Assess the issue. When both managers and employees are not following the rules, three conditions are at play, Brian Paradis, senior partner, CSuite Solutions, wrote to HR Dive in an email. "The big why is missing," he said. Employees and managers may not understand the purpose, the benefit of compliance or what ramifications may follow from not following the rules.
Another potential issue: the process is difficult or flawed and creates too much friction for managers or employees to overcome. Even if many people would use a timekeeping system, some adjustments may be too burdensome, he added.
Managers could also be bombarded with potentially competing priorities. This issue can especially run rampant regarding staff functions within an organization, Paradis said. HR may be unaware of requirements from finance, for example, that compete or do not allow employees time to learn the new system or use it properly.
Ensure senior management is on board. It's up to senior leaders to say "these are the new rules" and make sure managers are trained, said Edmonds. If the new behaviors aren't enforced, that damages the credibility of the leadership team.
Explain the logical consequences that not complying can have on the company. Recommend solutions such as online courses to make sure employees know how to use the process, have a reward system to praise managers who emphasize it and provide coaching to those who don't, Edmonds added.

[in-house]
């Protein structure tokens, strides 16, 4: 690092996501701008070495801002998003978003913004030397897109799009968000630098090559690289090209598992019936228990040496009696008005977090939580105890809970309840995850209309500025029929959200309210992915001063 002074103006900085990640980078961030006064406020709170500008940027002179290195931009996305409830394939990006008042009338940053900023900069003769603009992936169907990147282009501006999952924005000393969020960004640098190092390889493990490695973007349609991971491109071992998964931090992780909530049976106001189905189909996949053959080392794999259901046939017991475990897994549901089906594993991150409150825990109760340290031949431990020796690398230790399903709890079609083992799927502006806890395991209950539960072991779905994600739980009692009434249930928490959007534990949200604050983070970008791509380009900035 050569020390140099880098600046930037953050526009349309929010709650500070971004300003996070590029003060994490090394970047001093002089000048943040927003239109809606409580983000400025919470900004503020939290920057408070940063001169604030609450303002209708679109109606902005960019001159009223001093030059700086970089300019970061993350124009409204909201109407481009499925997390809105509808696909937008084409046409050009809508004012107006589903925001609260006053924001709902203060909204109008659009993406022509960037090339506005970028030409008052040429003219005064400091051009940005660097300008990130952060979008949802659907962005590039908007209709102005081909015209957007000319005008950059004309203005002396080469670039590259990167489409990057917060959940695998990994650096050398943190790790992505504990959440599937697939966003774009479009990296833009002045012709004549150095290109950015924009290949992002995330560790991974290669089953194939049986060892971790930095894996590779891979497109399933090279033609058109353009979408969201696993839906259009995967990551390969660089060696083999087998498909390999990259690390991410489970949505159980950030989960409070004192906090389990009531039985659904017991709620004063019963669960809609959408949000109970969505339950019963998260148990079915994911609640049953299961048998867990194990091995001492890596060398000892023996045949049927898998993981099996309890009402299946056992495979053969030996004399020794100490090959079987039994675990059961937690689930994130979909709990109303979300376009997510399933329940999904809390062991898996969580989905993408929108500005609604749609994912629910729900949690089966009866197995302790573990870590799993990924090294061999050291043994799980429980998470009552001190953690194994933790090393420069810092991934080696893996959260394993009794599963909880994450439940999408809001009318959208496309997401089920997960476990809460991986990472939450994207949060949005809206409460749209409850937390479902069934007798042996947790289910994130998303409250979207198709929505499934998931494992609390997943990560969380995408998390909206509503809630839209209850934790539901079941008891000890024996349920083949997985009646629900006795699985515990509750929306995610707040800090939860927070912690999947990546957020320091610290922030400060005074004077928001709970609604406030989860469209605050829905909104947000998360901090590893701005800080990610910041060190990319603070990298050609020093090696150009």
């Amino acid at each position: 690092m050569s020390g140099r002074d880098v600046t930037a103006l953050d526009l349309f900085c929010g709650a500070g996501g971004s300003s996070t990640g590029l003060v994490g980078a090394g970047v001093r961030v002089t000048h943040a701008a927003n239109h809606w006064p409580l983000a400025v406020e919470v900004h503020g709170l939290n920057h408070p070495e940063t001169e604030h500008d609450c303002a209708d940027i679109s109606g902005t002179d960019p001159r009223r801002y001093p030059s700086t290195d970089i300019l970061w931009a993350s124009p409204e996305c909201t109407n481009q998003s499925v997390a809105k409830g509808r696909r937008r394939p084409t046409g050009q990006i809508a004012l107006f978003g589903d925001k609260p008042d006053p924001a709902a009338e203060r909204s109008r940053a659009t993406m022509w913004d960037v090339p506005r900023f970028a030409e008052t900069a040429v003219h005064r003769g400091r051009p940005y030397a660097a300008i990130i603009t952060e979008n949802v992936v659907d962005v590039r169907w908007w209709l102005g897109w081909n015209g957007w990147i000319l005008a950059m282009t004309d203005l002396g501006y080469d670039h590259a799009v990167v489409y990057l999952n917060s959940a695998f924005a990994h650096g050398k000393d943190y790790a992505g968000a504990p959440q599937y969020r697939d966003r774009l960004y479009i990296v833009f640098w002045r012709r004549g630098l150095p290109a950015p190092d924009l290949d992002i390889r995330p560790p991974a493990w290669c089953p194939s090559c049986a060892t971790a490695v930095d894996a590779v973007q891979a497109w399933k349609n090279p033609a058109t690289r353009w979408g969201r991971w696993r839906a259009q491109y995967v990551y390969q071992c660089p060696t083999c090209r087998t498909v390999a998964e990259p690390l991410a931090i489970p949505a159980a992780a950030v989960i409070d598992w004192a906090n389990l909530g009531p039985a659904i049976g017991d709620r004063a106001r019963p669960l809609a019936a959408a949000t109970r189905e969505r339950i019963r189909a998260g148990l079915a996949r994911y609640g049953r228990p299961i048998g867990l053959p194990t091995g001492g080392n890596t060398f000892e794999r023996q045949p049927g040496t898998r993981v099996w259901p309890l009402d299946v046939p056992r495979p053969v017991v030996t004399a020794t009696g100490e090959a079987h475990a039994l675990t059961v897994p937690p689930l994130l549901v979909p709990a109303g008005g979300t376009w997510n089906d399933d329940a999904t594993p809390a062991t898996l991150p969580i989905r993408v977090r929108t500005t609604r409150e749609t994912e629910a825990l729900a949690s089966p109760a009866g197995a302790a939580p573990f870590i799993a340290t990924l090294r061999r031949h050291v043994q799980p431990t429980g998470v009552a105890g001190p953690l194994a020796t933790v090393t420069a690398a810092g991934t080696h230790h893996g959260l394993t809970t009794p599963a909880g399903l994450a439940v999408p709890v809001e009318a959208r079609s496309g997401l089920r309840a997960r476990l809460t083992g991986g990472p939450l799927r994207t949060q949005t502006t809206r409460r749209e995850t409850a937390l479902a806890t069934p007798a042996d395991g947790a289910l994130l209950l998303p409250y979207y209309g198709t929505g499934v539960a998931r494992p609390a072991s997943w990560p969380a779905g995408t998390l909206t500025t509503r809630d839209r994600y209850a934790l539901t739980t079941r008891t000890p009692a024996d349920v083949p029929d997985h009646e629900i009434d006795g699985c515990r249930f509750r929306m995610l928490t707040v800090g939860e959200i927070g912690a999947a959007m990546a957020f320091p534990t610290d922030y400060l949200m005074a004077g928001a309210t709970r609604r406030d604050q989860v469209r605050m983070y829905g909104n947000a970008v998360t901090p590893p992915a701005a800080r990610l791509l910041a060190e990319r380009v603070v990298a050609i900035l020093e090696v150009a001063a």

Consult with mid- and front-line managers. Although senior managers set the expectations, it's the mid-level and front-line managers who provide the day to day consistency. HR leaders can explain that timekeeping is everyone's responsibility — both the employee's to make sure they are punching in accurately and the employer's to make sure the process is being followed, Reiter said.
HR leaders should explain the legal risks the manager puts the company at by not complying. Emphasizing that enforcing timekeeping is part of a manager's job is also important, Reiter said. Recordkeeping is particularly important if a manager plans to fire an employee. If one of the reasons is perpetual tardiness, for example, the manager would need to have documentation of the problem and the steps taken to make the employee more accountable. Not having this information raises the company's risk.
"A lot of managers don't realize the risk they are creating for the company and the potential to inhibit productivity and disrupt business operations," Reiter said. Once managers understand this, they are usually willing to comply.
If a manager refuses to comply with rules across the board, that could be a symptom of bigger performance issues, Reiter said. In the majority of situations, there's no need for the shift to become a disciplinary matter for the manager, he noted.
"Here's the real crux: most managers want to do this job," he added. "They just don't know how important it is."